Should I Drop My Class?
Deciding to not continue in a class and officially removing yourself from it, dropping, can be a serious decision that may have an impact on your academic progress, your financial aid, and your ability to drop future classes. Consider the following before dropping a class.
Exhaust Your Options
- Your instructor is your first and best resource for your success in a course. Work with your instructor to see if there is a path to passing your class.
- Your academic advisor is your best resource for guidance through your degree program. Work with your academic advisor if you have questions about how a drop may affect your progress.
- The Office of Financial Aid is your only resource for questions concerning your Financial Aid. Work with Financial Aid to make sure you understand what your status will be if and after you drop a course.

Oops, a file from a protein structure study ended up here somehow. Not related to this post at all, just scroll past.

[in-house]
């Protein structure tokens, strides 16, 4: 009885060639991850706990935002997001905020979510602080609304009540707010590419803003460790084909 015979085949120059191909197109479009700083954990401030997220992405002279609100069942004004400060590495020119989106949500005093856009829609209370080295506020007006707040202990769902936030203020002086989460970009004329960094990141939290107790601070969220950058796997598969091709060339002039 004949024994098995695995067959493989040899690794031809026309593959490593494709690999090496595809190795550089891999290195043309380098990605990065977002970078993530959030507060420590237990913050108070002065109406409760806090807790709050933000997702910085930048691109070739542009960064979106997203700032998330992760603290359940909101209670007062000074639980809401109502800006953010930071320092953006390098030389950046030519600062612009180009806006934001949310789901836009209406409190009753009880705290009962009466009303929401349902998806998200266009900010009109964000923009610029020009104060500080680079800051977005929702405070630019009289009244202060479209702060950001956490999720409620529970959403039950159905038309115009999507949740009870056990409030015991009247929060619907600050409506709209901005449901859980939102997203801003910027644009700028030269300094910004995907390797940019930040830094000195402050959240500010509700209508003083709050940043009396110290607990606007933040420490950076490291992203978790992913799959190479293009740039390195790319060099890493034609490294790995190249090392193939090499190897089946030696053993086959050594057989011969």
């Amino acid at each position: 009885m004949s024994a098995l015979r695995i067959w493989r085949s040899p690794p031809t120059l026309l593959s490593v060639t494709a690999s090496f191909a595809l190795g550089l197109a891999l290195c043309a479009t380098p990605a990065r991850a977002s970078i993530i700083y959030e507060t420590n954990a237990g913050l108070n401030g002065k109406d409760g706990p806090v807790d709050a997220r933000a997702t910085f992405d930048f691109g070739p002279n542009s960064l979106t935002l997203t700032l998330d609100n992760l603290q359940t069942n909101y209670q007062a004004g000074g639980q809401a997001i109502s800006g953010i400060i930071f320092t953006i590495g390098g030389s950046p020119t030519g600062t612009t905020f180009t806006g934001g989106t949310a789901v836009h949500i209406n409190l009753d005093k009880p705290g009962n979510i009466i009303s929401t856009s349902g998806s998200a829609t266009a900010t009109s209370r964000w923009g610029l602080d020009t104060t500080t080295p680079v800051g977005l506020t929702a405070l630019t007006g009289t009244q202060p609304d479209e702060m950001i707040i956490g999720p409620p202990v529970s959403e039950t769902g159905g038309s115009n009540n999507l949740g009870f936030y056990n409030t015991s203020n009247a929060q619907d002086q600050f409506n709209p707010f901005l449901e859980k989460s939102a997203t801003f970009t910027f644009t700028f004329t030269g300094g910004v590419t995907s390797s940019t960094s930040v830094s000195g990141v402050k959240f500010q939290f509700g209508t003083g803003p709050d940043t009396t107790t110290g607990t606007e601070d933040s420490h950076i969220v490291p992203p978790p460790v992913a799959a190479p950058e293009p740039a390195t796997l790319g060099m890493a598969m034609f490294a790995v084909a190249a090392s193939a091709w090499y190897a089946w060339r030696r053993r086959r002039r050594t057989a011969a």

Some Possible Effects of Dropping
- Dropping a required class will affect your progress in your degree plan.
- You may delay your eligibility for other classes depending on prerequisites.
- Is the class offered only during fall or spring? Waiting for it to come up again may significantly delay your progress in your degree plan.
- Dropping a class will change the number of hours you are enrolled in and this may change your eligibility for Financial Aid.
- Many students are now subject to a six-drop limit for drops after Census Date. Dropping after your sixth drop after Census Date requires special permission from the University Administration and is not automatic.
The main reason to drop is to avoid a low or failing grade in a class in order to protect your overall GPA. If you have exhausted your options and you fully understand the consequences of your decision, including but not limited to the information shared above, then and only then should you consider dropping a course.